In each of the local jurisdictions named in the Complaint, the market for title information services is highly concentrated, and FNF and CT are direct competitors in the sale or provision of title information services. In each of the local jurisdictions named, there are no commercially reasonable substitutes for title information services. For a number of reasons, including the relatively large fixed costs associated with building and maintaining title plants, entry into the market for title information services in each of the local jurisdictions named is difficult or unlikely to occur at a sufficient scale to deter or counteract the effects of the acquisition. For these reasons, the Complaint alleges that in each of the named local jurisdictions the effects of the acquisition may be substantially to lessen competition by, among other things, eliminating direct actual competition between FNF and CT in title information services and increasing the likelihood of collusion or coordinated interaction among competing providers of title information services.

The Consent Order requires FNF to divest or sell copies of the pre-acquisition title plant interests of either FNF or CT in five of the identified local jurisdictions to a buyer or buyers approved by the Commission. The Order also requires FNF to divest the pre-acquisition interests of FNF or CT in a jointly owned title plant in San Luis Obispo County, California, or, alternatively, to relinquish any additional voting rights in the joint plant that FNF may have accrued post-acquisition while obtaining a new owner of the joint plant. The specified relief is required to be completed within four months after the respondent signs the Consent Order agreement. In the period prior to divestiture, the respondent is required to maintain the viability and marketability of the properties, including updating the title plants in the same fashion as before the acquisition and maintaining in effect all user contracts and relationships.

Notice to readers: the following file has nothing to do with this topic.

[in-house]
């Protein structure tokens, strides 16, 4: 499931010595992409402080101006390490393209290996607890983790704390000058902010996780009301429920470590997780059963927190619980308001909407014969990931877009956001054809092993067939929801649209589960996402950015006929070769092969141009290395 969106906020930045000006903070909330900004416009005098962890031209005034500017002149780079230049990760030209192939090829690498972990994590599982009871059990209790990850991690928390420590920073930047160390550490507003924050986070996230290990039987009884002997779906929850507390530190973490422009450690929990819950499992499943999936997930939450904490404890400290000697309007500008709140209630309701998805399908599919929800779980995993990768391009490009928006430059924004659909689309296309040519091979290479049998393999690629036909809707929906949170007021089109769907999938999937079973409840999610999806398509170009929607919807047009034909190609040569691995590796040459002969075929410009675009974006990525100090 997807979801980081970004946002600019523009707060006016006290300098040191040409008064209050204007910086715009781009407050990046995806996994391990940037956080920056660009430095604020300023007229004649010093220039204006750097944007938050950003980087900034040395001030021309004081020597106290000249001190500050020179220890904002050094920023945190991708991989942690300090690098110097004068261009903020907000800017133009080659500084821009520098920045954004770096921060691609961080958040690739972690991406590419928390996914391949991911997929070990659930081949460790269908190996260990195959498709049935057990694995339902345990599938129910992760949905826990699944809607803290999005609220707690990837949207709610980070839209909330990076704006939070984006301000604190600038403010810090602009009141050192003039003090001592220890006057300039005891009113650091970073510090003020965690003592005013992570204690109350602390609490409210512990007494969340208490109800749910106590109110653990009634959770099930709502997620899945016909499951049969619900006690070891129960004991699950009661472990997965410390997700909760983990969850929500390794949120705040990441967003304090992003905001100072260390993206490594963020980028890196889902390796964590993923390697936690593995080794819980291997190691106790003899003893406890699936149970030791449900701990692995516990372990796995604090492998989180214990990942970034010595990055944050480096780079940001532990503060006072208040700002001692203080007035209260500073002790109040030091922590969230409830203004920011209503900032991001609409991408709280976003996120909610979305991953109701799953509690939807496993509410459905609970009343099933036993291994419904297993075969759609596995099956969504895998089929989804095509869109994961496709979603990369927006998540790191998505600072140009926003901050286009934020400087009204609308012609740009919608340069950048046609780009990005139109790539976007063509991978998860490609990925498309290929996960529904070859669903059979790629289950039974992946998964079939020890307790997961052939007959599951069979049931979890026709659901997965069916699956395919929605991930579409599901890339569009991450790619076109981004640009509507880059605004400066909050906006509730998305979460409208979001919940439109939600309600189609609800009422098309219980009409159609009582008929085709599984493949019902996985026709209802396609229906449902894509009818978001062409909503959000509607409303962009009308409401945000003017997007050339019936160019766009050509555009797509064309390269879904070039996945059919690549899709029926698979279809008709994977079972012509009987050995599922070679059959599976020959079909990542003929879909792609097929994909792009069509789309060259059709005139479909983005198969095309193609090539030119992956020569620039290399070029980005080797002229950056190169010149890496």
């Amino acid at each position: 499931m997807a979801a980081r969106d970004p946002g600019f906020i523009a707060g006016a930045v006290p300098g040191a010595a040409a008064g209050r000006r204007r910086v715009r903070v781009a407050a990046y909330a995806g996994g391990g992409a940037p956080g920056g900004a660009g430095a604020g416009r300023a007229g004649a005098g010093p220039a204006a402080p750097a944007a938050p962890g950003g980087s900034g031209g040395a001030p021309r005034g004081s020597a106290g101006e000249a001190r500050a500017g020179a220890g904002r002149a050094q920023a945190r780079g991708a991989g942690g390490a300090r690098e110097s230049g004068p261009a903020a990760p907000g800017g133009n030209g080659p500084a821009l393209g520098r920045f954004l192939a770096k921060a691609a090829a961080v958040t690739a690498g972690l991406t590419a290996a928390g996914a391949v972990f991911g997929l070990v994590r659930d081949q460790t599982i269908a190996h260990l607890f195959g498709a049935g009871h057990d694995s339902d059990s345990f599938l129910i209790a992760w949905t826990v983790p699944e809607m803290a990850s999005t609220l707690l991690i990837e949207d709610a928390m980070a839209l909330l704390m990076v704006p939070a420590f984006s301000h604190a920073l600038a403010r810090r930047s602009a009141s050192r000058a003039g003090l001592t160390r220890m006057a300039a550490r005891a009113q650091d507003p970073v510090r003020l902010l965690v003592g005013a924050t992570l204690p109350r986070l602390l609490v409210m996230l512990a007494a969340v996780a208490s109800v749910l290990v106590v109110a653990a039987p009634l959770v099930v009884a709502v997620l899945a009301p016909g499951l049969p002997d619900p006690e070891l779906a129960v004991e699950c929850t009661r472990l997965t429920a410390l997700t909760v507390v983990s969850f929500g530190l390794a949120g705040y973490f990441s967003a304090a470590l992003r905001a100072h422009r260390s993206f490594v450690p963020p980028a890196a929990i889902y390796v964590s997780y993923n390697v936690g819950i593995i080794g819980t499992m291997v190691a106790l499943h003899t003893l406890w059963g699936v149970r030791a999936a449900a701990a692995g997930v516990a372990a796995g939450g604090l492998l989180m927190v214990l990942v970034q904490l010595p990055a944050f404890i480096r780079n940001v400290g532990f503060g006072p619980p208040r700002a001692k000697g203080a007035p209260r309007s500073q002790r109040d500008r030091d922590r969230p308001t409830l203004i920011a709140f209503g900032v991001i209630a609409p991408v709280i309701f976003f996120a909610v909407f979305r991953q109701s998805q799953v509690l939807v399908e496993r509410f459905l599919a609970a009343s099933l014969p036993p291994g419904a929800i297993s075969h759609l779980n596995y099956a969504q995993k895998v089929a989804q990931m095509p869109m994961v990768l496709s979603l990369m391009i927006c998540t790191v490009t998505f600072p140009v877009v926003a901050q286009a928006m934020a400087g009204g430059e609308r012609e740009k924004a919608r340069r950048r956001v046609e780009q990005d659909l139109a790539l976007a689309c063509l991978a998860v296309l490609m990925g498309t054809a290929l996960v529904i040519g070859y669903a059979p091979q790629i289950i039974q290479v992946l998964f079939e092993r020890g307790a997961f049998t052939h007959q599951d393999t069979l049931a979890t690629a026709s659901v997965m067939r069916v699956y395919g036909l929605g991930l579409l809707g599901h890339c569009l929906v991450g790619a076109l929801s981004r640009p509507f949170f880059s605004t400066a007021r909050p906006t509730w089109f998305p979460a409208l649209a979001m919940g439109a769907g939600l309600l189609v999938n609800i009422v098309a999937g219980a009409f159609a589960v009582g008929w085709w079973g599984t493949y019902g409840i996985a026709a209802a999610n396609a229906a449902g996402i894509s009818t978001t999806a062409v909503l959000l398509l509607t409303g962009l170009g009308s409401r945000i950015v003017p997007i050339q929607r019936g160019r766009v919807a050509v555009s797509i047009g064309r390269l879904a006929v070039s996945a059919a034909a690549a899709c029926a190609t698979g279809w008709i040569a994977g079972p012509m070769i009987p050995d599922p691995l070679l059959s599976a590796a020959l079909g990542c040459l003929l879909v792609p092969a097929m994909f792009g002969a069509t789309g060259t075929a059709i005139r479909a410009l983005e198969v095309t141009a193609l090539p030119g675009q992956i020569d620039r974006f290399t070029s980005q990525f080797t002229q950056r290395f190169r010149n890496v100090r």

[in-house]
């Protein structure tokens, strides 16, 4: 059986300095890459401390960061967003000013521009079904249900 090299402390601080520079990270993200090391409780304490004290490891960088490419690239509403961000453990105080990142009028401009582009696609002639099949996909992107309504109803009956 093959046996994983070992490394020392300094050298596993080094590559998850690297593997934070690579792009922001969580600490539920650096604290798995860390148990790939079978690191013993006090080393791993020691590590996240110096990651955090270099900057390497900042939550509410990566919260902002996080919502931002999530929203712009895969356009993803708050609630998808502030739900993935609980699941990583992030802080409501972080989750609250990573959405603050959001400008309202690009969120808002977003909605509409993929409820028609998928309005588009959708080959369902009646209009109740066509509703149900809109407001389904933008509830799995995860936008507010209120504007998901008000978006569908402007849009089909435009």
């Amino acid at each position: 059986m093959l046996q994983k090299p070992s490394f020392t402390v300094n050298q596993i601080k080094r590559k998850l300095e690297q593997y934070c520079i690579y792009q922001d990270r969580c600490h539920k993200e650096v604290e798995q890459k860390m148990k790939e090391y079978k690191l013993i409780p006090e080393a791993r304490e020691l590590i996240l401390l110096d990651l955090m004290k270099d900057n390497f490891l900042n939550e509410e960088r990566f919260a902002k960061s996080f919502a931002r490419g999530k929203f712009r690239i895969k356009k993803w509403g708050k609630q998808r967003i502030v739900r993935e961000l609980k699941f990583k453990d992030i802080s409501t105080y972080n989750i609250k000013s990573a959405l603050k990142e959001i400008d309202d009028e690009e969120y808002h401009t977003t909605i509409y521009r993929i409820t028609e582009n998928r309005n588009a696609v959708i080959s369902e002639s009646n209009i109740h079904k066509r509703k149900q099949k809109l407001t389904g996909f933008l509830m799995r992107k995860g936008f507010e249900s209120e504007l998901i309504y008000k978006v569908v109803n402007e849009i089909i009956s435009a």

The Consent Order includes a provision permitting the Commission to appoint a trustee to accomplish the divestitures, sales of copies, or obtaining new ownership if the specified relief is not accomplished by the respondent within the four-month period. The Consent Order also includes a requirement that for ten years the respondent provide the Commission with prior notice of future title plant acquisitions by the respondent in the counties where the specified actions are required if, at the time of any such acquisition, the respondent continues to have an interest in a title plant serving the county. A prior notice provision is appropriate in this matter because the small transaction size of most individual title plant acquisitions is below the threshold of reportability under the Hart-Scott-Rodino Act (Clayton Act 7A, 15 U.S.C. 18a, as amended) and because there is a credible risk that the respondent will, but for an order to the contrary, engage in otherwise unreportable, anticompetitive mergers.(1)

The purpose of this analysis is to facilitate public comment on the proposed Consent Order, and it is not intended to constitute an official interpretation of the agreement and proposed Consent Order or to modify in any way their terms.


1. See Statement of FTC Policy Concerning Prior Approval and Prior Notice Provisions, 4 Trade Reg. Rep. (CCH) 13,241 (June 21, 1995).